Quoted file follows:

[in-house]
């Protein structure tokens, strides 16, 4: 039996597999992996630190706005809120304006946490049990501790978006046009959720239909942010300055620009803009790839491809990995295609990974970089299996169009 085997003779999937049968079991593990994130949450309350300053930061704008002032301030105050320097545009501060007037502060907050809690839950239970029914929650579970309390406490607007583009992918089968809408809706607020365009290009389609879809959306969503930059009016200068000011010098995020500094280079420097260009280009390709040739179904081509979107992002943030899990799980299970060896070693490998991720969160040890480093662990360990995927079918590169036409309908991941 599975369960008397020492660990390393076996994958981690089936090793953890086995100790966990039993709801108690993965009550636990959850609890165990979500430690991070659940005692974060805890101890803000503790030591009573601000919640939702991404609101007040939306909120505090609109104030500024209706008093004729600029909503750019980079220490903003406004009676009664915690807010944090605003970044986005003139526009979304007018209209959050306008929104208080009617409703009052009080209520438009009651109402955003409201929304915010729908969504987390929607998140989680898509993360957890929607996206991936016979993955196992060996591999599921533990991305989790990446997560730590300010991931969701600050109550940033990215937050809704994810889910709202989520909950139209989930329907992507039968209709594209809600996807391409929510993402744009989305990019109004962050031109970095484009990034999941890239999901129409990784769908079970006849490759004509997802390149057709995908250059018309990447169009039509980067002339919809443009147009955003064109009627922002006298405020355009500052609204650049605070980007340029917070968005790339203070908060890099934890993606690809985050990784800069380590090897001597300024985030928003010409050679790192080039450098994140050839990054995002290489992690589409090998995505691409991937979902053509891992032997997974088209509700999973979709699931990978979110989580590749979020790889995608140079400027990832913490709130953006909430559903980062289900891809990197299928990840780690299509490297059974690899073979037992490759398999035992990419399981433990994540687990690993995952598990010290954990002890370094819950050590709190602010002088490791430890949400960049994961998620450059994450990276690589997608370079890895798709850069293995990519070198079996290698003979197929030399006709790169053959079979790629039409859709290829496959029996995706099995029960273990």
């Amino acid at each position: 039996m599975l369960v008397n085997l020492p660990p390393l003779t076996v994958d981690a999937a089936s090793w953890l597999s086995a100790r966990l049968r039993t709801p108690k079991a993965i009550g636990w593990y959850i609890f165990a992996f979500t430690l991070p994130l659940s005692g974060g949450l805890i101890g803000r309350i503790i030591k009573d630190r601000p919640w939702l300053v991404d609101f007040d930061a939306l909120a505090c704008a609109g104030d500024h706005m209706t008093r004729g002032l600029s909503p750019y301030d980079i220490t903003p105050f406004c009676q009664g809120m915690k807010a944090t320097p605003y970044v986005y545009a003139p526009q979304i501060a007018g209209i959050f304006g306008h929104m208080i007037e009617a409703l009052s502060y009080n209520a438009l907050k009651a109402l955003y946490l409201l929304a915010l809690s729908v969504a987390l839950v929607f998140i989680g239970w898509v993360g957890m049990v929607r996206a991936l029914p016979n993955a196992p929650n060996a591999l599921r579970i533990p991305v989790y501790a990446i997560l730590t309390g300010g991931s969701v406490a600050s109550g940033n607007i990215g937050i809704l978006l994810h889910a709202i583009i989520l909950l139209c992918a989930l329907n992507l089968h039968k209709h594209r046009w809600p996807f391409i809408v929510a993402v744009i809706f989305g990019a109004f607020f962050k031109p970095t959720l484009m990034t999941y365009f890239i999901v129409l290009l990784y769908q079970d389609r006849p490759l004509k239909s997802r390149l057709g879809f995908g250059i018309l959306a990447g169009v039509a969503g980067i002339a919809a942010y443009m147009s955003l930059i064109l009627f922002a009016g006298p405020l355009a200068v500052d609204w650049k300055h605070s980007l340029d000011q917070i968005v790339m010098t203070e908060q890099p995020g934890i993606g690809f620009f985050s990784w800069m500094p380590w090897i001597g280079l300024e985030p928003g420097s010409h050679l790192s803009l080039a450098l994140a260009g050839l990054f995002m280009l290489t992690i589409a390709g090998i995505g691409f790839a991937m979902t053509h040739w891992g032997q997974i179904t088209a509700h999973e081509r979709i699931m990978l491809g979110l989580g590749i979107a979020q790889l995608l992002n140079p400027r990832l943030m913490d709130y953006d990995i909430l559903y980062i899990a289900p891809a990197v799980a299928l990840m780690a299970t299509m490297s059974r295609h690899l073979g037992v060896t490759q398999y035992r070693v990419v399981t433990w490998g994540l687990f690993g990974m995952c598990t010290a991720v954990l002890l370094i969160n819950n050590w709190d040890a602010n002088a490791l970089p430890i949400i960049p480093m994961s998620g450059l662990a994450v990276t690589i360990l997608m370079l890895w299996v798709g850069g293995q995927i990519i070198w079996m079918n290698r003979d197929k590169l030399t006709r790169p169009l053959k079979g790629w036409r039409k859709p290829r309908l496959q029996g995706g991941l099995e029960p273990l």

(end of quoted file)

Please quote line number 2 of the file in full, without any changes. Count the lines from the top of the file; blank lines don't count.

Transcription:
């Protein structure tokens, strides 16, 4: 039996597999992996630190706005809120304006946490049990501790978006046009959720239909942010300055620009803009790839491809990995295609990974970089299996169009 085997003779999937049968079991593990994130949450309350300053930061704008002032301030105050320097545009501060007037502060907050809690839950239970029914929650579970309390406490607007583009992918089968809408809706607020365009290009389609879809959306969503930059009016200068000011010098995020500094280079420097260009280009390709040739179904081509979107992002943030899990799980299970060896070693490998991720969160040890480093662990360990995927079918590169036409309908991941 599975369960008397020492660990390393076996994958981690089936090793953890086995100790966990039993709801108690993965009550636990959850609890165990979500430690991070659940005692974060805890101890803000503790030591009573601000919640939702991404609101007040939306909120505090609109104030500024209706008093004729600029909503750019980079220490903003406004009676009664915690807010944090605003970044986005003139526009979304007018209209959050306008929104208080009617409703009052009080209520438009009651109402955003409201929304915010729908969504987390929607998140989680898509993360957890929607996206991936016979993955196992060996591999599921533990991305989790990446997560730590300010991931969701600050109550940033990215937050809704994810889910709202989520909950139209989930329907992507039968209709594209809600996807391409929510993402744009989305990019109004962050031109970095484009990034999941890239999901129409990784769908079970006849490759004509997802390149057709995908250059018309990447169009039509980067002339919809443009147009955003064109009627922002006298405020355009500052609204650049605070980007340029917070968005790339203070908060890099934890993606690809985050990784800069380590090897001597300024985030928003010409050679790192080039450098994140050839990054995002290489992690589409090998995505691409991937979902053509891992032997997974088209509700999973979709699931990978979110989580590749979020790889995608140079400027990832913490709130953006909430559903980062289900891809990197299928990840780690299509490297059974690899073979037992490759398999035992990419399981433990994540687990690993995952598990010290954990002890370094819950050590709190602010002088490791430890949400960049994961998620450059994450990276690589997608370079890895798709850069293995990519070198079996290698003979197929030399006709790169053959079979790629039409859709290829496959029996995706099995029960273990």